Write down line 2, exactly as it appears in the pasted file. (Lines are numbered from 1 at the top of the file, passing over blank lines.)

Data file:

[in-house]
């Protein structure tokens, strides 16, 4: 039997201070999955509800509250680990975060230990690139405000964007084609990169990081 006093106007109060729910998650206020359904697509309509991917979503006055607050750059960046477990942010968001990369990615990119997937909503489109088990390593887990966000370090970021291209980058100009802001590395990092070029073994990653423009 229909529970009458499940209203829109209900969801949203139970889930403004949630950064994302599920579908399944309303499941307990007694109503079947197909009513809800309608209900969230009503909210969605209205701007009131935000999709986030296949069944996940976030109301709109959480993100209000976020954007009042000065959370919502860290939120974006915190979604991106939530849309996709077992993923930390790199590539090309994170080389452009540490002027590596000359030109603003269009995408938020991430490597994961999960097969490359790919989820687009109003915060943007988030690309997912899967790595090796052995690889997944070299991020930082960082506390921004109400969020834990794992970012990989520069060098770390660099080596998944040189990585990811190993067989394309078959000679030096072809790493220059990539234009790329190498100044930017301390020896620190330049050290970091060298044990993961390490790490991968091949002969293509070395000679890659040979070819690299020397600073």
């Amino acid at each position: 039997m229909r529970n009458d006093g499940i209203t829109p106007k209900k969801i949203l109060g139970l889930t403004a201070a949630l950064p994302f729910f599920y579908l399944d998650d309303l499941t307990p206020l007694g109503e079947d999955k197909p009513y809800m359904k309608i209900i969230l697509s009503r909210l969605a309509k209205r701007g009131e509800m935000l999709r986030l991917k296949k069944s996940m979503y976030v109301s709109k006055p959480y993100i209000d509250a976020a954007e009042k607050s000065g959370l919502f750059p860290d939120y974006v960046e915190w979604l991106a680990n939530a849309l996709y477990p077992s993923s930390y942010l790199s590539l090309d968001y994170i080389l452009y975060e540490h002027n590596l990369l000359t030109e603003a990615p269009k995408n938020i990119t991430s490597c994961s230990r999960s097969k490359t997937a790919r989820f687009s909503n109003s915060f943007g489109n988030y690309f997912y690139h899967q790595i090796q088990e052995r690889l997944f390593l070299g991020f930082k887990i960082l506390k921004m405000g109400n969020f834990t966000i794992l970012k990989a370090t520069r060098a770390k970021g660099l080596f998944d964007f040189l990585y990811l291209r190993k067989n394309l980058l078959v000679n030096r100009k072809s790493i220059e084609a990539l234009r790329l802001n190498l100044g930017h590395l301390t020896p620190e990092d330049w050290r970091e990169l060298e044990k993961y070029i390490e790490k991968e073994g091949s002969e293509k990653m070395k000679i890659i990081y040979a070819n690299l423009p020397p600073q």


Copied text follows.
């Protein structure tokens, strides 16, 4: 039997201070999955509800509250680990975060230990690139405000964007084609990169990081 006093106007109060729910998650206020359904697509309509991917979503006055607050750059960046477990942010968001990369990615990119997937909503489109088990390593887990966000370090970021291209980058100009802001590395990092070029073994990653423009 229909529970009458499940209203829109209900969801949203139970889930403004949630950064994302599920579908399944309303499941307990007694109503079947197909009513809800309608209900969230009503909210969605209205701007009131935000999709986030296949069944996940976030109301709109959480993100209000976020954007009042000065959370919502860290939120974006915190979604991106939530849309996709077992993923930390790199590539090309994170080389452009540490002027590596000359030109603003269009995408938020991430490597994961999960097969490359790919989820687009109003915060943007988030690309997912899967790595090796052995690889997944070299991020930082960082506390921004109400969020834990794992970012990989520069060098770390660099080596998944040189990585990811190993067989394309078959000679030096072809790493220059990539234009790329190498100044930017301390020896620190330049050290970091060298044990993961390490790490991968091949002969293509070395000679890659040979070819690299020397600073």